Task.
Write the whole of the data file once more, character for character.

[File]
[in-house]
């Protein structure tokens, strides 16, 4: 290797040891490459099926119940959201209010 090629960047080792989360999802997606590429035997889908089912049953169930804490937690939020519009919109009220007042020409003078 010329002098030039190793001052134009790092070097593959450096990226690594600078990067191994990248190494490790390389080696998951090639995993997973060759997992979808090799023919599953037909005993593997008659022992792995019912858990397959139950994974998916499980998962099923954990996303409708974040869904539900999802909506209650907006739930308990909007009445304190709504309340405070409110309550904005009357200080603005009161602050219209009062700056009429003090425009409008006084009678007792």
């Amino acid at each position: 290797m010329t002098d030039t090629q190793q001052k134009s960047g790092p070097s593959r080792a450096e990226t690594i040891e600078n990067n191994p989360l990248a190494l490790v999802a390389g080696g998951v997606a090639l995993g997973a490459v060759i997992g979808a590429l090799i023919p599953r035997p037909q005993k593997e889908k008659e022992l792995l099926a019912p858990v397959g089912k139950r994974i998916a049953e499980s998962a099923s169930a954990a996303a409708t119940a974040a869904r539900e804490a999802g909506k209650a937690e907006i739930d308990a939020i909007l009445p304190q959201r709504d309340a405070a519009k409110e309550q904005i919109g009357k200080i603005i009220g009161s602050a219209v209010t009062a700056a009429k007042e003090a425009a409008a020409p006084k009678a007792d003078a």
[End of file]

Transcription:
[in-house]
């Protein structure tokens, strides 16, 4: 290797040891490459099926119940959201209010 090629960047080792989360999802997606590429035997889908089912049953169930804490937690939020519009919109009220007042020409003078 010329002098030039190793001052134009790092070097593959450096990226690594600078990067191994990248190494490790390389080696998951090639995993997973060759997992979808090799023919599953037909005993593997008659022992792995019912858990397959139950994974998916499980998962099923954990996303409708974040869904539900999802909506209650907006739930308990909007009445304190709504309340405070409110309550904005009357200080603005009161602050219209009062700056009429003090425009409008006084009678007792």
């Amino acid at each position: 290797m010329t002098d030039t090629q190793q001052k134009s960047g790092p070097s593959r080792a450096e990226t690594i040891e600078n990067n191994p989360l990248a190494l490790v999802a390389g080696g998951v997606a090639l995993g997973a490459v060759i997992g979808a590429l090799i023919p599953r035997p037909q005993k593997e889908k008659e022992l792995l099926a019912p858990v397959g089912k139950r994974i998916a049953e499980s998962a099923s169930a954990a996303a409708t119940a974040a869904r539900e804490a999802g909506k209650a937690e907006i739930d308990a939020i909007l009445p304190q959201r709504d309340a405070a519009k409110e309550q904005i919109g009357k200080i603005i009220g009161s602050a219209v209010t009062a700056a009429k007042e003090a425009a409008a020409p006084k009678a007792d003078a």